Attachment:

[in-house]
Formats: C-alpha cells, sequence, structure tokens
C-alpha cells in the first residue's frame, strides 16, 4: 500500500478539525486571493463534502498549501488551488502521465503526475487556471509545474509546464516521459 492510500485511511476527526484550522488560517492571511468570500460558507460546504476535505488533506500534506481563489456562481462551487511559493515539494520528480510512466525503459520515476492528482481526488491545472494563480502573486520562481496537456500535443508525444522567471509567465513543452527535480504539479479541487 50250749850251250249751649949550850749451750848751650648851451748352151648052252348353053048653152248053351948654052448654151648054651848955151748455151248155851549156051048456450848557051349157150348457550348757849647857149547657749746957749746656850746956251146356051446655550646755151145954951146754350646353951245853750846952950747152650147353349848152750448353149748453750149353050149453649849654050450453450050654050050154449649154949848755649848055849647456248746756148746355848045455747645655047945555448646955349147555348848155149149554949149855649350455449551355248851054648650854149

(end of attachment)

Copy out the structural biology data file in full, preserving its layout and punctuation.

[in-house]
Formats: C-alpha cells, sequence, structure tokens
C-alpha cells in the first residue's frame, strides 16, 4: 500500500478539525486571493463534502498549501488551488502521465503526475487556471509545474509546464516521459 492510500485511511476527526484550522488560517492571511468570500460558507460546504476535505488533506500534506481563489456562481462551487511559493515539494520528480510512466525503459520515476492528482481526488491545472494563480502573486520562481496537456500535443508525444522567471509567465513543452527535480504539479479541487 50250749850251250249751649949550850749451750848751650648851451748352151648052252348353053048653152248053351948654052448654151648054651848955151748455151248155851549156051048456450848557051349157150348457550348757849647857149547657749746957749746656850746956251146356051446655550646755151145954951146754350646353951245853750846952950747152650147353349848152750448353149748453750149353050149453649849654050450453450050654050050154449649154949848755649848055849647456248746756148746355848045455747645655047945555448646955349147555348848155149149554949149855649350455449551355248851054648650854149